There are three steps to the process of selecting a residency program. The objectives of the first step are identifying the factors that are most important to you in the decision-making process, beginning researching programs and identifying those that you want to learn more about. Your research and the decision-making process should focus on collecting objective information, such as community size, region, call schedule, etc. The Web sites of individual residencies, online and published residency directories, and suggestions from others will be important sources of information for this phase in process. Don’t be afraid to attend local, regional or national meetings to help you.
The second step of the process begins after you have completed your due diligence in phase one. The objectives of the second phase are to collect subjective information, identify pros and cons for each program that interests you and prepare a preliminary roster of high priority programs you want to visit for interviews. To get this information, talk to community physicians, alumni from the residency and classmates who have completed electives at those programs. Also, plan to attend conferences and residency fairs. The face-to-face interaction at these events is a good touchstone, without the pressure of an interview or elective, for reconciling your interests with the pros and cons of a program. These events are also an efficient way to compare many different programs at one time. An example of a national meeting that lets students visit with many residencies in one location is the AAFP’s National Conference of Family Medicine Residents and Medical Students, held each summer in Kansas City, Missouri.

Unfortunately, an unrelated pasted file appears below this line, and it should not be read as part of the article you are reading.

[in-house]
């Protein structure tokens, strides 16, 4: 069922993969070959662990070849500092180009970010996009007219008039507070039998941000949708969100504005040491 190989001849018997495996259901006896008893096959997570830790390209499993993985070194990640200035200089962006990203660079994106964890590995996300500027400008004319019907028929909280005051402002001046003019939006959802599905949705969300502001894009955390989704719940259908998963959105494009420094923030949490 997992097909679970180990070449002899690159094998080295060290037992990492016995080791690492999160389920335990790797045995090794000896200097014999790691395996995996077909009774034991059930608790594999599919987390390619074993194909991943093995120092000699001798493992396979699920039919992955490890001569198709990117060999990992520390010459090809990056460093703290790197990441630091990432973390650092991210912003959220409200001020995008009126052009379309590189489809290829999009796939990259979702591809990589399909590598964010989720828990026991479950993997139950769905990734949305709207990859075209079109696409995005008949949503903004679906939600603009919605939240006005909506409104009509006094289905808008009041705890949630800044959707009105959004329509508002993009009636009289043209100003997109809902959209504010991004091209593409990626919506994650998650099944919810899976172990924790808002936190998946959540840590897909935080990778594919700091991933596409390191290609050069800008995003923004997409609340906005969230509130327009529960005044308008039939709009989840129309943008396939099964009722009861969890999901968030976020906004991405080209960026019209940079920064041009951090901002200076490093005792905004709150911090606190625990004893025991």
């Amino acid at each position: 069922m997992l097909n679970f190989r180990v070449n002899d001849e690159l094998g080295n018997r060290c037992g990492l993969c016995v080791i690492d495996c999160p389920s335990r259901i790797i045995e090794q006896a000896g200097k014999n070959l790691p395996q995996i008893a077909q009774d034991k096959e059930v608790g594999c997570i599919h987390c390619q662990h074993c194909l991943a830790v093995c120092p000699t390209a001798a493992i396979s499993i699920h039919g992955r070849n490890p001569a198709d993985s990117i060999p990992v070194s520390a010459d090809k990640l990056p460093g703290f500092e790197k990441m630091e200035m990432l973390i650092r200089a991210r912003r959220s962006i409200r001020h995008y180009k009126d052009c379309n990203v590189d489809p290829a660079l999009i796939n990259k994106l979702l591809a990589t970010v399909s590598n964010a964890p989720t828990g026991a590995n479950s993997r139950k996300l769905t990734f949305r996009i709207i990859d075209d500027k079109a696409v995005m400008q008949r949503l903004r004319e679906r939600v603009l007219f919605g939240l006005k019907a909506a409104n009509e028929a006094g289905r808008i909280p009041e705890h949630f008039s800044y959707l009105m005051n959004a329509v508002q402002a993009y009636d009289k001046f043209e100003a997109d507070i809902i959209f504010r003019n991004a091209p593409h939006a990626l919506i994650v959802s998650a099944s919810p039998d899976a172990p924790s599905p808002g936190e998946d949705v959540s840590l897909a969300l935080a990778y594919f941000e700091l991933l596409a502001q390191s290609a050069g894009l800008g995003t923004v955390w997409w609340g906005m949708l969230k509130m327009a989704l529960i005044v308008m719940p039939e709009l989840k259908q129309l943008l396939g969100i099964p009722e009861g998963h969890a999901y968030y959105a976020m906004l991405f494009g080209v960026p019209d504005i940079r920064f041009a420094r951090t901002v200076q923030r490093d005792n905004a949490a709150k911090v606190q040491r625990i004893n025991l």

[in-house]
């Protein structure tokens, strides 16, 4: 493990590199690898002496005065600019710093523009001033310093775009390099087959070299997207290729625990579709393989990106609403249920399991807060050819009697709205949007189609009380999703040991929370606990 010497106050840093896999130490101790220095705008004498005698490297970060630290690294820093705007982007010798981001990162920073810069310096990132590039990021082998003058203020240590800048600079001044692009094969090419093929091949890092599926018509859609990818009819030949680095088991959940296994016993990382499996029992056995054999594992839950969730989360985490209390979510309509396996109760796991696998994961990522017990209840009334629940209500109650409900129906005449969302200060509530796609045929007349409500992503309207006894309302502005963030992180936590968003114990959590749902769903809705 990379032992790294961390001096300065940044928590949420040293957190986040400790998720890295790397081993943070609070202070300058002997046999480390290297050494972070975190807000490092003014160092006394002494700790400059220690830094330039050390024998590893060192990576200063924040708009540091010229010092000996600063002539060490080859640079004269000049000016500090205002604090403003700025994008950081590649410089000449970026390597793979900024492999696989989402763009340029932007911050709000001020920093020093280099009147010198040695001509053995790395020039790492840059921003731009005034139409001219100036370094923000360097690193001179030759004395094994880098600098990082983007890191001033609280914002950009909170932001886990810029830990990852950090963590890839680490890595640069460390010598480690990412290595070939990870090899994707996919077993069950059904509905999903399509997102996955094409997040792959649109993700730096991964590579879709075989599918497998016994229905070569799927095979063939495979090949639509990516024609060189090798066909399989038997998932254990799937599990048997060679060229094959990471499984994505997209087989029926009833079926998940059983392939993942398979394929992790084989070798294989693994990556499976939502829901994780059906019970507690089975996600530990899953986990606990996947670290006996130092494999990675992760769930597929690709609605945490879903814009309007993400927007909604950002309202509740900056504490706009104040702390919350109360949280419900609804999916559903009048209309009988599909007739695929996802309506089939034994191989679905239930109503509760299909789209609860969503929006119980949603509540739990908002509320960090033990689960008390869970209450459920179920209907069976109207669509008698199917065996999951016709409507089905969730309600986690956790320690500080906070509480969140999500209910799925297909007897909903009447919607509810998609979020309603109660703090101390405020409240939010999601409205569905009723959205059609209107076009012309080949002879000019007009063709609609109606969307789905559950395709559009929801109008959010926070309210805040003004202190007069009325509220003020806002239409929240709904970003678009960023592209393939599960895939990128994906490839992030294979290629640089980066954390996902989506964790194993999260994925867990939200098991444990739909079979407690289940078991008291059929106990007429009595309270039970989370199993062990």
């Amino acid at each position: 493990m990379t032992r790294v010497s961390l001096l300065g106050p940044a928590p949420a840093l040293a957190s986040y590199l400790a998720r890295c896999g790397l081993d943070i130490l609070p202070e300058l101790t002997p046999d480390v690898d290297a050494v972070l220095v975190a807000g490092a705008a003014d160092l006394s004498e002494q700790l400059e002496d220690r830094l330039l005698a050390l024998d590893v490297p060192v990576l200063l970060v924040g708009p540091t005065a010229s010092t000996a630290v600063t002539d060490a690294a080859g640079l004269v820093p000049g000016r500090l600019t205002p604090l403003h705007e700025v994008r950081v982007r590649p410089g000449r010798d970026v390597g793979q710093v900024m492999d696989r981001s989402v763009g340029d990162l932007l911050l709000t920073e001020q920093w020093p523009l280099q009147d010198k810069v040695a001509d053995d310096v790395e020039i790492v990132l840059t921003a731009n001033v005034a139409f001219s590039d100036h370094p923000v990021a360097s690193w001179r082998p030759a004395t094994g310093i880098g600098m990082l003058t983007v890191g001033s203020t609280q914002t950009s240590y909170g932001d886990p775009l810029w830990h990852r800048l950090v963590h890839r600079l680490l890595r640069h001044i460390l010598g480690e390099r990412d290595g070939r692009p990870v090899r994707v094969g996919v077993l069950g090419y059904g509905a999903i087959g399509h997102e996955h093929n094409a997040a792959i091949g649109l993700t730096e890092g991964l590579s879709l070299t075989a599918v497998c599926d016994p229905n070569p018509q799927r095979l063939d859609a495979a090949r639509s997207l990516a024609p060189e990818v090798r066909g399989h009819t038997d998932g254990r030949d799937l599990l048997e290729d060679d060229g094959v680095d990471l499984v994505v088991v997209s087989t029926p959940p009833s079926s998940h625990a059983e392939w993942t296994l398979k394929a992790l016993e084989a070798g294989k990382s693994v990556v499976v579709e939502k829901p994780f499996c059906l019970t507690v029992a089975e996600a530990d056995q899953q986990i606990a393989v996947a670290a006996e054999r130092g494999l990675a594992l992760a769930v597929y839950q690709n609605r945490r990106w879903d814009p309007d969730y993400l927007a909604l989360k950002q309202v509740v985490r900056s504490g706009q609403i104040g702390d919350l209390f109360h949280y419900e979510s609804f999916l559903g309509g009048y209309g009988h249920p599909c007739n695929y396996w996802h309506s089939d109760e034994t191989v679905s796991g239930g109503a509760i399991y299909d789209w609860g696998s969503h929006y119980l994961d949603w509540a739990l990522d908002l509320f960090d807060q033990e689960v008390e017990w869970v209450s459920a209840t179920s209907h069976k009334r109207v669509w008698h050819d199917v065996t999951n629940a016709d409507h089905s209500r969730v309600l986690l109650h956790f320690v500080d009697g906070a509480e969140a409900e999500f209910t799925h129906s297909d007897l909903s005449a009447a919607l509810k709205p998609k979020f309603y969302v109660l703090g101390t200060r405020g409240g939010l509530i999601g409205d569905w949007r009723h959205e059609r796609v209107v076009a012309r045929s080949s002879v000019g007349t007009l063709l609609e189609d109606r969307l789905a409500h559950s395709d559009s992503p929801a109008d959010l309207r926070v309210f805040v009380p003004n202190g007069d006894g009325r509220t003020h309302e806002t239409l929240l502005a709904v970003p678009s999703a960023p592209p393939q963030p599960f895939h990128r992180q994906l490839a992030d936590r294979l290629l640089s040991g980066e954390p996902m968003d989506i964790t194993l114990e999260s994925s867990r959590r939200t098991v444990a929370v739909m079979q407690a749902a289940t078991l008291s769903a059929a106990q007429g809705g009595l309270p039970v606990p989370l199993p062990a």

The third step includes interviewing at a carefully selected group of programs and placing each program in a rank order based on pros and cons for each program. After interviewing, you should have a considerable amount of information about each of the programs in which you are interested. Creating the rank order list is your final task. In this final phase, students often find it helpful to use a logical tool such as modified decision table to help quantify the pros and cons for each program. Decision tables give students a systematic way of assessing and comparing each program by the factors that are most important to them.
Strolling Through the Match
This publication was developed to help you make appropriate decisions about your professional career and to learn more about the process of getting post-graduate training.
Download the document(84 page PDF) or order a free copy through the AAFP catalog.